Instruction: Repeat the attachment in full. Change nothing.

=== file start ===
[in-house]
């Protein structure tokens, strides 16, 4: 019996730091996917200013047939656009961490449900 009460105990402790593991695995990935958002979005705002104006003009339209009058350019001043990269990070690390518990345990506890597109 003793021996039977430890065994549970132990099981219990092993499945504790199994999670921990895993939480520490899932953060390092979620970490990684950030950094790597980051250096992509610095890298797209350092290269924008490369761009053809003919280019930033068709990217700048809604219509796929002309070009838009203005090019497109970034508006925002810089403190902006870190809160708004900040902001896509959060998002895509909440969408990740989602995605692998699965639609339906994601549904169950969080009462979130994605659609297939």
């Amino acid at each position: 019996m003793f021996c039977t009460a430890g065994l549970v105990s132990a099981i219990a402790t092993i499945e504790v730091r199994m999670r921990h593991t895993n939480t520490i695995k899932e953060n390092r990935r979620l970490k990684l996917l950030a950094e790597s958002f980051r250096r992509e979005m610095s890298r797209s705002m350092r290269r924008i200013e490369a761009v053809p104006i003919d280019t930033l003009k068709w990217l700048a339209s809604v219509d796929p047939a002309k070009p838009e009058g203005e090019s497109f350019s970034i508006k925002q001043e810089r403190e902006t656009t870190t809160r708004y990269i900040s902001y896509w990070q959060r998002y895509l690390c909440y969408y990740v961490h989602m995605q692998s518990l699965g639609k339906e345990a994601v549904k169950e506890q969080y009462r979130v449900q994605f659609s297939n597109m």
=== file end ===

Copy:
[in-house]
């Protein structure tokens, strides 16, 4: 019996730091996917200013047939656009961490449900 009460105990402790593991695995990935958002979005705002104006003009339209009058350019001043990269990070690390518990345990506890597109 003793021996039977430890065994549970132990099981219990092993499945504790199994999670921990895993939480520490899932953060390092979620970490990684950030950094790597980051250096992509610095890298797209350092290269924008490369761009053809003919280019930033068709990217700048809604219509796929002309070009838009203005090019497109970034508006925002810089403190902006870190809160708004900040902001896509959060998002895509909440969408990740989602995605692998699965639609339906994601549904169950969080009462979130994605659609297939």
């Amino acid at each position: 019996m003793f021996c039977t009460a430890g065994l549970v105990s132990a099981i219990a402790t092993i499945e504790v730091r199994m999670r921990h593991t895993n939480t520490i695995k899932e953060n390092r990935r979620l970490k990684l996917l950030a950094e790597s958002f980051r250096r992509e979005m610095s890298r797209s705002m350092r290269r924008i200013e490369a761009v053809p104006i003919d280019t930033l003009k068709w990217l700048a339209s809604v219509d796929p047939a002309k070009p838009e009058g203005e090019s497109f350019s970034i508006k925002q001043e810089r403190e902006t656009t870190t809160r708004y990269i900040s902001y896509w990070q959060r998002y895509l690390c909440y969408y990740v961490h989602m995605q692998s518990l699965g639609k339906e345990a994601v549904k169950e506890q969080y009462r979130v449900q994605f659609s297939n597109m």